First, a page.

Identifying ethical standards
The Institute of Management Accountants’ Statement of Ethical Professional Practice requires managerial accountants to meet standards regarding competence, confidentiality, integrity, and credibility. Consider the following situations. Which standard(s) is(are) violated in each situation?
b. You see others take home office supplies for personal use. As an intern, you do the same thing, assuming that this is a “perk.”
The ethical standard violated, in this case, is integrity.
The perks are defined as an advantage or something extra in the form of money or some goods.
The correct option is integrity standards.
In this case, if the intern takes home office supplies for personal use, which means that the employee is stealing from the employer of the business.
Stealing from the employer is a violation of integrity standards.
Selected data for three companies are given below. All inventory amounts are ending balances and all amounts are in millions.
Company A Company B Company C
Cash $ 6 Wages Expense $ 12 Administrative Expenses $ 4
Net Sales Revenue 48 Equipment 32 Cash 25
Finished Goods Inventory 10 Accounts Receivable 8 Net Sales Revenue 75
Cost of Goods Sold 23 Service Revenue 65 Selling Expenses 8
Selling Expenses 4 Cash 34 Merchandise Inventory 12
Equipment 67 Rent Expense 12 Equipment 55
Work-in-Process Inventory 9 Accounts Receivable 19
Accounts Receivable 14 Cost of Goods Sold 25
Cost of Goods Manufactured 23
Administrative Expenses 7
Raw Materials Inventory 6
Identifying differences between service, merchandising, and manufacturing companies
Using the above data, determine the company type. Identify each company as a service company, merchandising company, or manufacturing company
Determining the flow of costs through a manufacturer’s inventory accounts
True Fit Shoe Company makes loafers. During the most recent year, True Fit incurred total manufacturing costs of $21,900,000. Of this amount, $2,600,000 was direct materials used and $14,800,000 was direct labor. Beginning balances for the year were Direct Materials, $700,000; Work-in-Process Inventory, $1,500,000; and Finished Goods Inventory, $1,100,000. At the end of the year, balances were Direct Materials, $800,000; Work-in-Process Inventory, $2,000,000; and Finished Goods Inventory, $1,080,000.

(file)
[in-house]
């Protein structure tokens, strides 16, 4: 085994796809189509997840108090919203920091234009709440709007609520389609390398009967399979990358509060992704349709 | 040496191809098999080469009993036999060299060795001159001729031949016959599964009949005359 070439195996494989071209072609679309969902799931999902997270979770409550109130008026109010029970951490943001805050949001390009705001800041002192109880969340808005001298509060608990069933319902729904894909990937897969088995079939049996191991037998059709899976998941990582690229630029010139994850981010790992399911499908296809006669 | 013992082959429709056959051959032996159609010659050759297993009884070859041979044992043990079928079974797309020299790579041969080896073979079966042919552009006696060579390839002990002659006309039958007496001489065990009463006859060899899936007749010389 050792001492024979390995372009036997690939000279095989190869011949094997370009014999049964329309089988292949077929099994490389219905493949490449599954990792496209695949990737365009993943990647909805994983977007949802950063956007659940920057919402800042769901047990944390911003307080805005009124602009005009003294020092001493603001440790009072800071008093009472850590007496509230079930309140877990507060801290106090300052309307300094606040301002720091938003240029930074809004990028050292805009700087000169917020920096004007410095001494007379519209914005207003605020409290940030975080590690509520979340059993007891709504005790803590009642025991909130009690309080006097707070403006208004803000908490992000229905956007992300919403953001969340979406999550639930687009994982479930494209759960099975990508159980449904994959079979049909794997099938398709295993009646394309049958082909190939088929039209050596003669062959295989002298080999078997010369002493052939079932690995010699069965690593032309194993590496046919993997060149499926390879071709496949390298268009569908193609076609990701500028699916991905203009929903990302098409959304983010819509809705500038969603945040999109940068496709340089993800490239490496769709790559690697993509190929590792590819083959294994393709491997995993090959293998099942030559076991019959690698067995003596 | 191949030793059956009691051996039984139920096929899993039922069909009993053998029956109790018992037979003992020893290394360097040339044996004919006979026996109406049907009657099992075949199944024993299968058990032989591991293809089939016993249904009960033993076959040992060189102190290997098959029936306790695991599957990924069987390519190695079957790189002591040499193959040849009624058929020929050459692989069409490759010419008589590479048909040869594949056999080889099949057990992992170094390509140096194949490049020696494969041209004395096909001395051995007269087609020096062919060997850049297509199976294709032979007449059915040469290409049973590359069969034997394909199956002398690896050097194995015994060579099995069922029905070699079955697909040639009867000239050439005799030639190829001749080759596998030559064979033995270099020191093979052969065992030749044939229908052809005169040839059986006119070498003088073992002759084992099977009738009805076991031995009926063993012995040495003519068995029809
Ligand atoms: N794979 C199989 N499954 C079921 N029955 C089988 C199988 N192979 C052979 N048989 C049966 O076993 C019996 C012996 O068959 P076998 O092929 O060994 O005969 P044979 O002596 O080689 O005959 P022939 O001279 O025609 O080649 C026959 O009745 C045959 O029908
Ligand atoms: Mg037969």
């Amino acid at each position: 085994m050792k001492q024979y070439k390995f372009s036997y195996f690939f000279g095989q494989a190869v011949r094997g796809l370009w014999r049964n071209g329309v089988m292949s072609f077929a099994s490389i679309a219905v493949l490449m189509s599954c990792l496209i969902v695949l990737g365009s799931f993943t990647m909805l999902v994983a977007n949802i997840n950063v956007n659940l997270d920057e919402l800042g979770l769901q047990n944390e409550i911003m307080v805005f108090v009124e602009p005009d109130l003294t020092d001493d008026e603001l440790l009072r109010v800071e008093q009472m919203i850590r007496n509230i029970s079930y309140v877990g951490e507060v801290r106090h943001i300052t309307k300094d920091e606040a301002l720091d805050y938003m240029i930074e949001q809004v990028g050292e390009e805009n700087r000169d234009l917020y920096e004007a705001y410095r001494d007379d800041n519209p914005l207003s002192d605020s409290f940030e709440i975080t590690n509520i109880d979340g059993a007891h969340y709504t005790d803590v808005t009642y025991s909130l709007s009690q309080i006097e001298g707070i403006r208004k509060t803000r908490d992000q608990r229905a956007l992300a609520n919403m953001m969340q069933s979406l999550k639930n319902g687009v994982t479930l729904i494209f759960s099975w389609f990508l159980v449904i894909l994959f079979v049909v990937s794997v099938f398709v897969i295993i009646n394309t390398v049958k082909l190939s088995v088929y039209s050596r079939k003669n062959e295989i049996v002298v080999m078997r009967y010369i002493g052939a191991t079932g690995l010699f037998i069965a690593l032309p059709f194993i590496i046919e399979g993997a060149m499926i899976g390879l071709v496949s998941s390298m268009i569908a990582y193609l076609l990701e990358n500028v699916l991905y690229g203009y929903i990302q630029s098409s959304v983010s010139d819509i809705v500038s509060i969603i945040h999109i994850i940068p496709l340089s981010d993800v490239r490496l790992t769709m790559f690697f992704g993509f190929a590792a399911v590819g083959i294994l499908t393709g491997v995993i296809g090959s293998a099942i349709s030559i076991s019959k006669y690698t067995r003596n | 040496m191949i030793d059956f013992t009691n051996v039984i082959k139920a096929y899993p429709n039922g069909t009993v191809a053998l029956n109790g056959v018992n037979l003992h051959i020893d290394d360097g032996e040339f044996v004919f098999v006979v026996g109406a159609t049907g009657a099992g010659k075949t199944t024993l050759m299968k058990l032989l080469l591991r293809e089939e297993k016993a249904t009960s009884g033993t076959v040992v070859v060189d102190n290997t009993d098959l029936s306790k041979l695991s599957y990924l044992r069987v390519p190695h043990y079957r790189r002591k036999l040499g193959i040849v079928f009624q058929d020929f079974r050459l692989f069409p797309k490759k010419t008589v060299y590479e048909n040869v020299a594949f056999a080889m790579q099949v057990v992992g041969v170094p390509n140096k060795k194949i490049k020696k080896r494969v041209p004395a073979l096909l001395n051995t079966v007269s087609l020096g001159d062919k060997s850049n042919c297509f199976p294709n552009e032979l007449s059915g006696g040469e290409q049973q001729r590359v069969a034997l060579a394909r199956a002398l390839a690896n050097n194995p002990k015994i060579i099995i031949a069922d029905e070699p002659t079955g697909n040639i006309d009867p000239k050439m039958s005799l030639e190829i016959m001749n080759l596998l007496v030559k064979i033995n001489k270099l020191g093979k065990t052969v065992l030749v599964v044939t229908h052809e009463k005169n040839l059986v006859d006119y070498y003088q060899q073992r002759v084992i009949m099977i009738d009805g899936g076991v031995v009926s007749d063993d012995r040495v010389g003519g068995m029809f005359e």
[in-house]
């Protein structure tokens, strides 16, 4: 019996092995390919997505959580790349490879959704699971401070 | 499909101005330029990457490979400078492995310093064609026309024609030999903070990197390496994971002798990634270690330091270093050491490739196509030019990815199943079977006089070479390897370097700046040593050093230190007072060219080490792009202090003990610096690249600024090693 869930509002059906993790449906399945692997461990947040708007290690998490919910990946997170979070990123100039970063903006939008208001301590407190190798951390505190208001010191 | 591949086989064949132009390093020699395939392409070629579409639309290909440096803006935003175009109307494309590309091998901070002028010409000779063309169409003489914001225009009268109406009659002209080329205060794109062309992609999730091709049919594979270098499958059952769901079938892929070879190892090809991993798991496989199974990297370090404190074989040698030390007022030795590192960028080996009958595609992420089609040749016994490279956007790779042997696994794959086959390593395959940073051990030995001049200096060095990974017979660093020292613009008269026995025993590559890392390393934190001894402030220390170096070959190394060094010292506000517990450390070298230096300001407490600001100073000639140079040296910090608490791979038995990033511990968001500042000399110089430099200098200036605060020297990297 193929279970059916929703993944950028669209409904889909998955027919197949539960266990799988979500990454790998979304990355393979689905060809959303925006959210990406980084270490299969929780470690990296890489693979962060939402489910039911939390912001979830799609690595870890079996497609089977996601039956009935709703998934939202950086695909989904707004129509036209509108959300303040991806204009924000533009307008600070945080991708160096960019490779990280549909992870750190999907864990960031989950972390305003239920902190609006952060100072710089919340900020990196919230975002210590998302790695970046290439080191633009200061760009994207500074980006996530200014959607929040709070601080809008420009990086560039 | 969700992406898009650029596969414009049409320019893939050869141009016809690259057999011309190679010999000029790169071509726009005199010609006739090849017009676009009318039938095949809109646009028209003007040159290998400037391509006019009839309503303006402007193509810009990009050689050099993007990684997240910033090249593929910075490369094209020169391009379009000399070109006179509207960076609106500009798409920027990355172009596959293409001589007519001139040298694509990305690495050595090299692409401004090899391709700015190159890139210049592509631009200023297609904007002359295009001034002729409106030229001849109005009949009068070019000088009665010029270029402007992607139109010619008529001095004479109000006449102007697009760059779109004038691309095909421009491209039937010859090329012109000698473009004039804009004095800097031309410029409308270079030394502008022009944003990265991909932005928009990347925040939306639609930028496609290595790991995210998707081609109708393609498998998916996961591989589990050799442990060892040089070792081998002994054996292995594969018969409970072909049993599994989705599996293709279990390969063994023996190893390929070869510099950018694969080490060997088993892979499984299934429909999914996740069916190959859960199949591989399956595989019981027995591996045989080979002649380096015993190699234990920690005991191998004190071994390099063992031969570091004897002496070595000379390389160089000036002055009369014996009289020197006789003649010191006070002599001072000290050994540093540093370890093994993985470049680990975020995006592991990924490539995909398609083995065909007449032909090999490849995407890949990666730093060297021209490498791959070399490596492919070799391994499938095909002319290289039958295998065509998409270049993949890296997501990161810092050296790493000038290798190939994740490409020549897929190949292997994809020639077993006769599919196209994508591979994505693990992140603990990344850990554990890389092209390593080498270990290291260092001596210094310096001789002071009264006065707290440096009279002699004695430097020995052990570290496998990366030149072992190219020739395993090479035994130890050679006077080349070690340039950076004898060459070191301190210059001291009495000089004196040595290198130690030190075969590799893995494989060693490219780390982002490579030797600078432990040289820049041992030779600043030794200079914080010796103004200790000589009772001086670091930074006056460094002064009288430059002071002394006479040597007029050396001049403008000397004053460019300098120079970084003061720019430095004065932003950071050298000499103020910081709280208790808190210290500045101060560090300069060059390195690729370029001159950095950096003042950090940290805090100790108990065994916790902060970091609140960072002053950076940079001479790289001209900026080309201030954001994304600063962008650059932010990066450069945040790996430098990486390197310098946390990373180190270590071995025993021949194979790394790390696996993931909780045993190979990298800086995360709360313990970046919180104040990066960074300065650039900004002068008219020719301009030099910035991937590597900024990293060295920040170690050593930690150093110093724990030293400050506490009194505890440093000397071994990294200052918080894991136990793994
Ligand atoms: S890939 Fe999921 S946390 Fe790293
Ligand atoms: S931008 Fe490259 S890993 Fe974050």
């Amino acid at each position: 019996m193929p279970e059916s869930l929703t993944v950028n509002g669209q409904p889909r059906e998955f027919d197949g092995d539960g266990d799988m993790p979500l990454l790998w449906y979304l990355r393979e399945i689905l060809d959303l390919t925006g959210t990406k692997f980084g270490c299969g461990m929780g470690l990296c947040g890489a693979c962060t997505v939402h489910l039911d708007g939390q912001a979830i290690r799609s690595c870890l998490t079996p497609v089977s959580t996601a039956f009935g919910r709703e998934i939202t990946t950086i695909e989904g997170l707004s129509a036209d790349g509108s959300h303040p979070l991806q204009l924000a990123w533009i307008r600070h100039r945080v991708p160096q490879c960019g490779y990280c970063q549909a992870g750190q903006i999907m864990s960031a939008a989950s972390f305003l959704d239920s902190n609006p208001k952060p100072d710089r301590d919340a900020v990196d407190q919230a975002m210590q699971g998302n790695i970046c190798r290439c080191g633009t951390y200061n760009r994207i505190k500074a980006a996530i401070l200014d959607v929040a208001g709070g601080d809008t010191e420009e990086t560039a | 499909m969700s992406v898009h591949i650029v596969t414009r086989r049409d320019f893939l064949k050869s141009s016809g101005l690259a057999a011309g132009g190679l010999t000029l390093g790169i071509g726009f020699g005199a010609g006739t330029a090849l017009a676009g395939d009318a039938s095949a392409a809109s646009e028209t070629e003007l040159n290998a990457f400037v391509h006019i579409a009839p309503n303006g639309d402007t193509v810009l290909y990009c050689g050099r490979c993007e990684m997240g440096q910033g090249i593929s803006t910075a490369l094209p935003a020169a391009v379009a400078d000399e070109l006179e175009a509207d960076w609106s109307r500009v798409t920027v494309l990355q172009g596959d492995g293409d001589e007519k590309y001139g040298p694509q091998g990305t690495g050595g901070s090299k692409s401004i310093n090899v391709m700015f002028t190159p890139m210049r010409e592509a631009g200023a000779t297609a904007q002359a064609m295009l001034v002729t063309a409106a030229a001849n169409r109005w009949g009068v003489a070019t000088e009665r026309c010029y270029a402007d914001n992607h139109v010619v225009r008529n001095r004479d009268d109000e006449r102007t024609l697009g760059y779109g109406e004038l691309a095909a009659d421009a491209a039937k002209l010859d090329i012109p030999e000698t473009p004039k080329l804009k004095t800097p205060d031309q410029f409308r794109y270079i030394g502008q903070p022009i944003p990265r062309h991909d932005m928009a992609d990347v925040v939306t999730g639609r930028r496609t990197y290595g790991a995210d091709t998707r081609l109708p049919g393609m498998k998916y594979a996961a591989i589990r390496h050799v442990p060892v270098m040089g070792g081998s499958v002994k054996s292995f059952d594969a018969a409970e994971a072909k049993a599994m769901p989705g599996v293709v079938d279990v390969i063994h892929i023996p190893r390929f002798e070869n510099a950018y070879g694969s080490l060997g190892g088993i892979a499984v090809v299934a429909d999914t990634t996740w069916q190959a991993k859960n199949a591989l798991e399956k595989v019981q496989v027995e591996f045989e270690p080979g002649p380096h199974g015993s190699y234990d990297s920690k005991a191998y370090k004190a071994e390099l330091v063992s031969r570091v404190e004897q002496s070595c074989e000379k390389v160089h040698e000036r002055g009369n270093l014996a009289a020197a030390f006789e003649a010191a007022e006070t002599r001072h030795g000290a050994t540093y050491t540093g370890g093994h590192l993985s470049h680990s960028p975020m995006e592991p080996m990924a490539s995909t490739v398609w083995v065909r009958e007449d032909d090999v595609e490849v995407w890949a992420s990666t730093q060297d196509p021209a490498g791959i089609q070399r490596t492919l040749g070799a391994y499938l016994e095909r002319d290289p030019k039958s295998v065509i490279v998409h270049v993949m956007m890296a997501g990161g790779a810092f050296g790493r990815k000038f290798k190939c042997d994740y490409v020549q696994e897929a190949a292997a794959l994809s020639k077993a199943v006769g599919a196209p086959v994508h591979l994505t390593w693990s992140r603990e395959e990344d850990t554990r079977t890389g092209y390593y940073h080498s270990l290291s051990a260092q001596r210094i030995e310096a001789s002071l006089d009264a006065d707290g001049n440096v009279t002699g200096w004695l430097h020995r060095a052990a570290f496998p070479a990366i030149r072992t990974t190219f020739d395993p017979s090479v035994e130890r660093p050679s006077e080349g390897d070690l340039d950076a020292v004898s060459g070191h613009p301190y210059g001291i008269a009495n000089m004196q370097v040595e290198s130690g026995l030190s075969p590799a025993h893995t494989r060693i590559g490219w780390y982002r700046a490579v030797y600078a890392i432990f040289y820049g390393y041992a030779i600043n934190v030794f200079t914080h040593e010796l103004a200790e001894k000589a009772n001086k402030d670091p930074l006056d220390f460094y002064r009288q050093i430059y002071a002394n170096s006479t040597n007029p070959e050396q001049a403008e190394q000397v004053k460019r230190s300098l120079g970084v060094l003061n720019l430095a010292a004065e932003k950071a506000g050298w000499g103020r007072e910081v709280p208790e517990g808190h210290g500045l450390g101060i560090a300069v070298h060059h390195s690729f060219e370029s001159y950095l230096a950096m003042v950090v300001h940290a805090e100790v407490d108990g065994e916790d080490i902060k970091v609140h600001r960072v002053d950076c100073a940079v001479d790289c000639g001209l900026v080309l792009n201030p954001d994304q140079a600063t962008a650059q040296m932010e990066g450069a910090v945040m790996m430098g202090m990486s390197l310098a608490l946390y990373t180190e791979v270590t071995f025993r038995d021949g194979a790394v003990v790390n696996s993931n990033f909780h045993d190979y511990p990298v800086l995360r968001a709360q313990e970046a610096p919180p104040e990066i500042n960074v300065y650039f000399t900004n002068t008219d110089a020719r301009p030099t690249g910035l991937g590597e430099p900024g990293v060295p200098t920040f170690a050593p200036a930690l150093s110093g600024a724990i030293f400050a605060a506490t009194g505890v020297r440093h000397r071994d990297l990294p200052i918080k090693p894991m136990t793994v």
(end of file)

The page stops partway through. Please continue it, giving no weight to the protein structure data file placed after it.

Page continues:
Requirements Analyze the inventory accounts to determine:
1. Cost of direct materials purchased during the year.
2. Cost of goods manufactured for the year.
3. Cost of goods sold for the year.
Power Switch, Inc. designs and manufactures switches used in telecommunications. Serious flooding throughout North Carolina affected Power Switch’s facilities. Inventory was completely ruined, and the company’s computer system, including all accounting records, was destroyed.
Before the disaster recovery specialists clean the buildings, Stephen Plum, the company controller, is anxious to salvage whatever records he can to support an insurance claim for the destroyed inventory. He is standing in what is left of the accounting department with Paul Lopez, the cost accountant.
“I didn’t know mud could smell so bad,” Paul says. “What should I be looking for?”
“Don’t worry about beginning inventory numbers,” responds Stephen, “we’ll get them from last year’s annual report. We need first-quarter cost data.”
“I was working on the first-quarter results just before the storm hit,” Paul says. “Look, my report is still in my desk drawer. All I can make out is that for the first quarter, direct material purchases were $476,000 and direct labor, manufacturing overhead, and total manufacturing costs to account for were $505,000, $245,000, and $1,425,000, respectively. Wait! Cost of goods available for sale was $1,340,000.”
“Great,” says Stephen. “I remember that sales for the period were approximately $1,700,000. Given our gross profit of 30%, that’s all you should need.”
Paul is not sure about that but decides to see what he can do with this information. The beginning inventory numbers were:
• Direct Materials, $113,000
• Work-in-Process, $229,000
• Finished Goods, $154,000
1. Prepare a schedule showing each inventory account and the increases and decreases to each account. Use it to determine the ending inventories of Direct Materials, Work-in-Process, and Finished Goods.
2. Itemize a list of the cost of inventory lost.
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